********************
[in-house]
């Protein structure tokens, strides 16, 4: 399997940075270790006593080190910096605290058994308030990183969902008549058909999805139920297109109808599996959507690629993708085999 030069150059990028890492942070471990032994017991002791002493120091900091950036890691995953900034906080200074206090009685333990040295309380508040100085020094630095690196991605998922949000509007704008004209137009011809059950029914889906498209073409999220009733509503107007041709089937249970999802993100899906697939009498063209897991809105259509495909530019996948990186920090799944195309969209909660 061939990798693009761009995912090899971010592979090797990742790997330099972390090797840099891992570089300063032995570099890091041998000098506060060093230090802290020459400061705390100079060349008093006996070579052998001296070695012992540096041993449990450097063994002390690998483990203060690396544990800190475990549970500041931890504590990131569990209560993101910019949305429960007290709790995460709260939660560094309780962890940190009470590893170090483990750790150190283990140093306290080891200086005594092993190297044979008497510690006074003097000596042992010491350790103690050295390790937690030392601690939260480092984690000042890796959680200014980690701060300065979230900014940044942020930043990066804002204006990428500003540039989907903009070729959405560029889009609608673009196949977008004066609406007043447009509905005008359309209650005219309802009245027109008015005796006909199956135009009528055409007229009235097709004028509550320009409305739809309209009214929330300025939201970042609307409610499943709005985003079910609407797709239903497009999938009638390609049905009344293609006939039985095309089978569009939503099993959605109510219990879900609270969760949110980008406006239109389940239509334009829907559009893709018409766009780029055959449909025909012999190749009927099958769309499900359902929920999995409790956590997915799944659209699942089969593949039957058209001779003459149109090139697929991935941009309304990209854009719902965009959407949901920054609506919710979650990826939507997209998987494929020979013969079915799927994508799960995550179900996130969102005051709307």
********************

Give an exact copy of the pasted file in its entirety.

[in-house]
């Protein structure tokens, strides 16, 4: 399997940075270790006593080190910096605290058994308030990183969902008549058909999805139920297109109808599996959507690629993708085999 030069150059990028890492942070471990032994017991002791002493120091900091950036890691995953900034906080200074206090009685333990040295309380508040100085020094630095690196991605998922949000509007704008004209137009011809059950029914889906498209073409999220009733509503107007041709089937249970999802993100899906697939009498063209897991809105259509495909530019996948990186920090799944195309969209909660 061939990798693009761009995912090899971010592979090797990742790997330099972390090797840099891992570089300063032995570099890091041998000098506060060093230090802290020459400061705390100079060349008093006996070579052998001296070695012992540096041993449990450097063994002390690998483990203060690396544990800190475990549970500041931890504590990131569990209560993101910019949305429960007290709790995460709260939660560094309780962890940190009470590893170090483990750790150190283990140093306290080891200086005594092993190297044979008497510690006074003097000596042992010491350790103690050295390790937690030392601690939260480092984690000042890796959680200014980690701060300065979230900014940044942020930043990066804002204006990428500003540039989907903009070729959405560029889009609608673009196949977008004066609406007043447009509905005008359309209650005219309802009245027109008015005796006909199956135009009528055409007229009235097709004028509550320009409305739809309209009214929330300025939201970042609307409610499943709005985003079910609407797709239903497009999938009638390609049905009344293609006939039985095309089978569009939503099993959605109510219990879900609270969760949110980008406006239109389940239509334009829907559009893709018409766009780029055959449909025909012999190749009927099958769309499900359902929920999995409790956590997915799944659209699942089969593949039957058209001779003459149109090139697929991935941009309304990209854009719902965009959407949901920054609506919710979650990826939507997209998987494929020979013969079915799927994508799960995550179900996130969102005051709307």